We need a Levittown of tiny houses

In the previous post, I wrote about the bungalow court, the predominant form of multi-family housing in Southern California from the 1910s through the 1930s and a cousin of the cottage cluster that is perhaps more prevalent in the Northwest. Reading its Wikipedia entry, I was surprised by how much it sounded like what todays tiny-house village proponents are seeking, having attended the monthly potluck of local citizens planning a village a few Fridays ago:

<… a style of multi-family housing which features several small houses arranged around a central garden…. Bungalow courts were generally marketed to people who wanted the amenities of a single-family home without its high cost. While each family in a bungalow court had its own house and garden, upkeep and land were shared among the residents…. [O]f the 112 surviving bungalow courts in Pasadena [where the form was invented], 43 have a historic designation such as a listing on the National Register of Historic Places.> [Road trip?]

Levittown, another part of US affordable-housing history, also has some important lessons for us today.

  • The Levitts purchased options on large swaths of onion and potato fields in undeveloped sections of Long Island. (Available land is harder to find today, and much more expensive, but every community likely has underused properties owned by government or by folks who want to make a difference.)
  • The Levitts designed a small house that could be rapidly constructed. (Eugenes SquareOne Villages has put its tiny-house plans on its website for all to use.)
  • They aimed for speed, efficiency, and cost-effective construction. The building of every house was reduced to 26 steps, which enabled them to be producing 30 houses a day by July 1948(!!!). (This reminds us of how off-site modular construction is increasingly being used to produce more-affordable housing today.)
  • They used pre-cut lumber and nails shipped from their own factories in California, and built on concrete slabs. This necessitated changing the building code, which did not permit concrete slabs. Given the urgent need for housing in the region, the town agreed. (Changes in regulations and/or zoning often seem to be necessary with innovative, lower-cost housing, since some 70% of most cities and towns are still zoned only for single-family homes — a racially and socioeconomically exclusionary system that is finally beginning to be challenged.)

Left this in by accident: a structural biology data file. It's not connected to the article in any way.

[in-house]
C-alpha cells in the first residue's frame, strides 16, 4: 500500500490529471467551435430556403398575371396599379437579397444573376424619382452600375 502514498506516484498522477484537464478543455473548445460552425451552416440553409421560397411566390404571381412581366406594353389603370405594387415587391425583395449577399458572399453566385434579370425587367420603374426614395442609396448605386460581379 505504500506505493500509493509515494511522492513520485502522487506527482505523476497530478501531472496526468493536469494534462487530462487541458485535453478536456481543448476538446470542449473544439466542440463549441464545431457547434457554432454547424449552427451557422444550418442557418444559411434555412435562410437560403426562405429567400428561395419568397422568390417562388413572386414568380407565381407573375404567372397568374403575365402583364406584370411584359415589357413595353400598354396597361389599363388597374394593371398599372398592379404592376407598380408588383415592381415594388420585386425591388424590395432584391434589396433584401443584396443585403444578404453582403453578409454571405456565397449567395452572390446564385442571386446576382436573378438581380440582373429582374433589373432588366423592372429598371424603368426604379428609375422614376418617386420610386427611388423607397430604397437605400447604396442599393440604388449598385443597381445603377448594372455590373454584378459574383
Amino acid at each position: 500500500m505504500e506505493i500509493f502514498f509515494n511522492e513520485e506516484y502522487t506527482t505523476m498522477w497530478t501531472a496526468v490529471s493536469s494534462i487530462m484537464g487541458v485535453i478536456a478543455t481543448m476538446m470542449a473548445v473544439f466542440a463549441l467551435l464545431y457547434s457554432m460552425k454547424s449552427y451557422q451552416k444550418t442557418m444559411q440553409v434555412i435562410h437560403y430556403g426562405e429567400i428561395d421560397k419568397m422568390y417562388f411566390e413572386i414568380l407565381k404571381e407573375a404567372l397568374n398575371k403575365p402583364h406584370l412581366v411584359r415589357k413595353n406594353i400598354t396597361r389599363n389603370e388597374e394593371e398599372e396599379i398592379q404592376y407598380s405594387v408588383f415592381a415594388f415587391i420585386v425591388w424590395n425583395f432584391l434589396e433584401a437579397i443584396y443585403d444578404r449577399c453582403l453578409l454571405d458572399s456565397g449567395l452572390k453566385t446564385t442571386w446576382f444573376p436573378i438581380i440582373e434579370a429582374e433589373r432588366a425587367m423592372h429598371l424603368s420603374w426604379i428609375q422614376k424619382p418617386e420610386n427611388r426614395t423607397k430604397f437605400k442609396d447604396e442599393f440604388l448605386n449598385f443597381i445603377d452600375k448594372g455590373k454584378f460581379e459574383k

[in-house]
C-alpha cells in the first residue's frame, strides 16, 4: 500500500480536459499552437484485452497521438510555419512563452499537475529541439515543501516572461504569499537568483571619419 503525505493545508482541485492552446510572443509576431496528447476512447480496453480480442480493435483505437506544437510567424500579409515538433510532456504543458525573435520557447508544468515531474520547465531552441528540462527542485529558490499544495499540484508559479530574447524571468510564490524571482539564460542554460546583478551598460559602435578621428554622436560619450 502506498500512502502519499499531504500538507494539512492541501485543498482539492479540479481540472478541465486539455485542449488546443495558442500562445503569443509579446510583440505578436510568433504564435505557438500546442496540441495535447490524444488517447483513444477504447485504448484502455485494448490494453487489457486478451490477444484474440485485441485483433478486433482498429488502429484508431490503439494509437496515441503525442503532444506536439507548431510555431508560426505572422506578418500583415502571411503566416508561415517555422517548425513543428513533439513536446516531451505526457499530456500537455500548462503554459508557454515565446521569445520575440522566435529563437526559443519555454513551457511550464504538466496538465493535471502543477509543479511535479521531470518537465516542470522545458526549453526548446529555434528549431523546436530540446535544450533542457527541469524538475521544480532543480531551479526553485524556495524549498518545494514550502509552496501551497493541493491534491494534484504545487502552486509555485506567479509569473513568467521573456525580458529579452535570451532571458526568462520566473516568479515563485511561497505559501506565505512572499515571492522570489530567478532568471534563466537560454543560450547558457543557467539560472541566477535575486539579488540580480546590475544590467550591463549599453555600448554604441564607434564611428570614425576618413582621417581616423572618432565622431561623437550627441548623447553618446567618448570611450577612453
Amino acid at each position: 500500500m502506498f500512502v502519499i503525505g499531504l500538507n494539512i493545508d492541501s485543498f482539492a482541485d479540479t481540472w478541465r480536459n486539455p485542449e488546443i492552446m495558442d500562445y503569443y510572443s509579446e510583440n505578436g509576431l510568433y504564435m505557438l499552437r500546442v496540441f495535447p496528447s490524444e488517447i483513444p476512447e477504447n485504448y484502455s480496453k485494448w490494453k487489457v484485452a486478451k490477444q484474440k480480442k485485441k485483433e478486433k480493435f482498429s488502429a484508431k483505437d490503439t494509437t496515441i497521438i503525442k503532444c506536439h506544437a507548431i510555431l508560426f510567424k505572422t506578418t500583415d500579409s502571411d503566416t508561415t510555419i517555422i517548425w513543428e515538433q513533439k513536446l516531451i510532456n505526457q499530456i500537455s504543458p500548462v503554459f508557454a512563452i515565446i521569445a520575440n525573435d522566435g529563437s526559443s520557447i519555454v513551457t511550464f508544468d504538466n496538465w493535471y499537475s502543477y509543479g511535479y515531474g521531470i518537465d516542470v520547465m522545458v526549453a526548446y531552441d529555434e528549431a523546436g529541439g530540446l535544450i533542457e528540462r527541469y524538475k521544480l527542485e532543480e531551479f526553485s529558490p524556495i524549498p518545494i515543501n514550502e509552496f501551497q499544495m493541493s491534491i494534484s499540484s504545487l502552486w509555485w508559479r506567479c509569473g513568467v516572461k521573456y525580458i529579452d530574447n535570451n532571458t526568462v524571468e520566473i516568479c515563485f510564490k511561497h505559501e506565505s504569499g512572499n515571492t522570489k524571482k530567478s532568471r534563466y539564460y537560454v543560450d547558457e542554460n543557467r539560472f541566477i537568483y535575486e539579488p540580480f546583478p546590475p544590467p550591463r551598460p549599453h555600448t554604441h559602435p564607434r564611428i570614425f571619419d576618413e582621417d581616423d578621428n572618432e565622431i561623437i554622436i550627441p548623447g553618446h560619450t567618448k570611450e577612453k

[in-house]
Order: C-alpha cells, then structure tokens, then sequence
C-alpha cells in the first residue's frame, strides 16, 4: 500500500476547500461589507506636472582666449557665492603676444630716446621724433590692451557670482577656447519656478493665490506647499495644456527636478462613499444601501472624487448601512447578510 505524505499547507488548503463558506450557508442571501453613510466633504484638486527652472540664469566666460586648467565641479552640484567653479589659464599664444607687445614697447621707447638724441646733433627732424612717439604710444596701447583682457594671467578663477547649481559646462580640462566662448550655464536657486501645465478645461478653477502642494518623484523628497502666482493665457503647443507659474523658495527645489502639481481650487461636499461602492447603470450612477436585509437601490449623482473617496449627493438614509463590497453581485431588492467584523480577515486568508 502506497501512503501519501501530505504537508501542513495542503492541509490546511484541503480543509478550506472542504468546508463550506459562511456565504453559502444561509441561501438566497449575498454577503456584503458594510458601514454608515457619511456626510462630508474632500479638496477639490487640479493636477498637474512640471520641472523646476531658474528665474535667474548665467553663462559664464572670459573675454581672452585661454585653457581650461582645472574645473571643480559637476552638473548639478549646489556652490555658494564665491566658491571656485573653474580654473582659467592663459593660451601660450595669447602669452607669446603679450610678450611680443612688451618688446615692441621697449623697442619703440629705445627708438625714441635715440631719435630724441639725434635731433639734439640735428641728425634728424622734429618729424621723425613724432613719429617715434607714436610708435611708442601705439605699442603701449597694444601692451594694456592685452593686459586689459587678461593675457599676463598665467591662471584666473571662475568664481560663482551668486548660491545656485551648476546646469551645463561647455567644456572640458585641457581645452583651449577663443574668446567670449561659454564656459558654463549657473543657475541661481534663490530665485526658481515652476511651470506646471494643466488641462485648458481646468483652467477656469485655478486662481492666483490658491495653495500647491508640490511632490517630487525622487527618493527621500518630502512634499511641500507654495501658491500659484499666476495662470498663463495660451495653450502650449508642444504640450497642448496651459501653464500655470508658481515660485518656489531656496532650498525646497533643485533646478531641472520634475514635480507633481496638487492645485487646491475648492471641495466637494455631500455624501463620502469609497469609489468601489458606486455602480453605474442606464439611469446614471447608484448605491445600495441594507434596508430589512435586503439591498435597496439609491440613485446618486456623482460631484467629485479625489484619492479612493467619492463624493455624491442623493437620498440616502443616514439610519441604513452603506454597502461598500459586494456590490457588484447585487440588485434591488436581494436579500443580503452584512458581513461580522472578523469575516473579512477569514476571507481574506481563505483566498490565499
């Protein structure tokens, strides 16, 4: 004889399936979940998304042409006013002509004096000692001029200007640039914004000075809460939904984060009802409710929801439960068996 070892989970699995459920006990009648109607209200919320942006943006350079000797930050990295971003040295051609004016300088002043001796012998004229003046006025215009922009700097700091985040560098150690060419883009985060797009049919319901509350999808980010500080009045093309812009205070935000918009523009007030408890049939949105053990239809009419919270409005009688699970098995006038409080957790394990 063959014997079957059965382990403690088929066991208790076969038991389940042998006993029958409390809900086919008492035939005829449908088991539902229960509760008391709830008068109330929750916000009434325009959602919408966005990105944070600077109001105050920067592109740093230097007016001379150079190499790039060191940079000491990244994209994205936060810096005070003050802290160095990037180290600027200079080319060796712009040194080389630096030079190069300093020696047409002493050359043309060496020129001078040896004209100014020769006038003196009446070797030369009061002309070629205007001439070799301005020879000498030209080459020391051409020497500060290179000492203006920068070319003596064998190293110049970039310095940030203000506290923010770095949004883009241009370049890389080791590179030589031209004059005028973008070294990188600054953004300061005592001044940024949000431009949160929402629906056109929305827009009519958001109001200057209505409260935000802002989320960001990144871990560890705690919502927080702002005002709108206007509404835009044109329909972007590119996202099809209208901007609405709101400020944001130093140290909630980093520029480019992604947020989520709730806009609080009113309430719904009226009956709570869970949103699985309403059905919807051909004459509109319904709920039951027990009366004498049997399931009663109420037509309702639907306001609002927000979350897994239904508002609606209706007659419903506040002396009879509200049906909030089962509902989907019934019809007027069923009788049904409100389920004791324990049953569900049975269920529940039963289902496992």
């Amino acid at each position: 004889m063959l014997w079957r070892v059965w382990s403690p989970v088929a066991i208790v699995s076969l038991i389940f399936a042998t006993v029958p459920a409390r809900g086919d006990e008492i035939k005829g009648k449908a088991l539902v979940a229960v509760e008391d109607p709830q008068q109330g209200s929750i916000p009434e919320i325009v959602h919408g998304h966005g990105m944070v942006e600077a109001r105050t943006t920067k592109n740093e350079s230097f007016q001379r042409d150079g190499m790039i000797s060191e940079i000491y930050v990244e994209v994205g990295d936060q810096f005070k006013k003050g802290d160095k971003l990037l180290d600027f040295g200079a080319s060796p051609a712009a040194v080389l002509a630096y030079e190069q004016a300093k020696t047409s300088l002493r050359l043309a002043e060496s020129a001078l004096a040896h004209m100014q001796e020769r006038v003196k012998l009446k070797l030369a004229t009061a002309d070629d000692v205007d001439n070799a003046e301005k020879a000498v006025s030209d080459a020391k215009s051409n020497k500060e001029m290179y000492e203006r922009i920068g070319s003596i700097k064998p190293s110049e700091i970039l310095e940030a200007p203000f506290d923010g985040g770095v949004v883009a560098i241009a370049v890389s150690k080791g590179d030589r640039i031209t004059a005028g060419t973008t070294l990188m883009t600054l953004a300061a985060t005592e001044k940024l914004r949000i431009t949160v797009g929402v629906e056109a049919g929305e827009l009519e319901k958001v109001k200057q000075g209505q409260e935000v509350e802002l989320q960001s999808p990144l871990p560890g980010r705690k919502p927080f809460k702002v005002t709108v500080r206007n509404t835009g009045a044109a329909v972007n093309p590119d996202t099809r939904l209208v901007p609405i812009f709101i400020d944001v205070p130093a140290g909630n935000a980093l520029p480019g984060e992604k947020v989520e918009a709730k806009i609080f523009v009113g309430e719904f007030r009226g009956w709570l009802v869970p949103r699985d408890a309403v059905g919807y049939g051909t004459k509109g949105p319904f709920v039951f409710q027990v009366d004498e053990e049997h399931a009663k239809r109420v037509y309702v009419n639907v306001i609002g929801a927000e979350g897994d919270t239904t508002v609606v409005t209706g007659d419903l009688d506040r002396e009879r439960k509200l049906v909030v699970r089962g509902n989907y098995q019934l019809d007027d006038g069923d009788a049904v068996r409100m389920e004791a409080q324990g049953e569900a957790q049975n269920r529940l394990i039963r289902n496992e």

• They cut out middlemen and purchased many items, including lumber, directly from manufacturers. (We wonder if nonprofit providers and government are subject to so many constraints that it is difficult for them to produce Affordable Housing affordably. We have seen many criticisms of the cost of Affordable Housing, which can be $200,000 or more per individual unit — although it is also important to consider the costs, both financial and moral, of having thousands of our fellow citizens living on the street.)
  • Half of the original 2,000 properties were rented within two days of the community being announced on May 7, 1947. The Levitts later built 4,000 more homes and switched to selling them, for as little as $8,000 each (equal to $89,765 today). With the full implementation of federal government supports for housing, they were able to offer ownership on a 30-year mortgage with no down payment and monthly costs the same as rental.

It is stunning to realize that there was once a very different America, where government and private industry worked together to produce an incredibly accessible and affordable housing solution, because affordable housing was properly seen as something its citizens deserved. And sad that our country has strayed so far from this ideal. But it can be inspiring that our own history provides some possible models for restoring sanity and affordability.

One contemporary model might be Community First! village on the outskirts of Austin, Texas. The brainchild of Alan Graham, Community First! is a 51-acre, two-phase master-planned community that, when complete, will comprise more than 500 homes.

Phase I, built in 2014, is already a thriving 24-acre community with 120 tiny houses (which they call micro-homes), 100 RVs, and 20 canvas-sided cottages, as well as community gardens, food prep and dining areas, medical and support services, Wi-Fi, an outdoor movie theater, and a direct bus line.

The micro-homes were designed in partnership with the University of Texas School of Architecture. According to CityLab, the homes are around 250sf and rent for $225-$430/month. Although created and managed by the faith-based nonprofit Mobile Loaves & Fishes, Community First! has no religious requirements to join.

The village also operates a plethora of micro-enterprises that employ residents or enable them to make items to sell in the village market, from the Community Inn (a B&B for visitors who come to see the village) to a car repair, art, woodworking, and metalwork shops. A resident gives a video tour of the village and many of its amazing amenities here. (You can see the Before in this 2014 video.)

In October 2018, Community First! broke ground on Phase II, which will add 110 RV sites, 200 micro-homes, and a permanent 20,000sf health facility.

Published by Sherri Schultz

Writer & change-maker exploring micro-dwelling in Eugene, Oregon. Founder of Springfield/Eugene MicroDwellers: https://www.meetup.com/Micro-dwellers .

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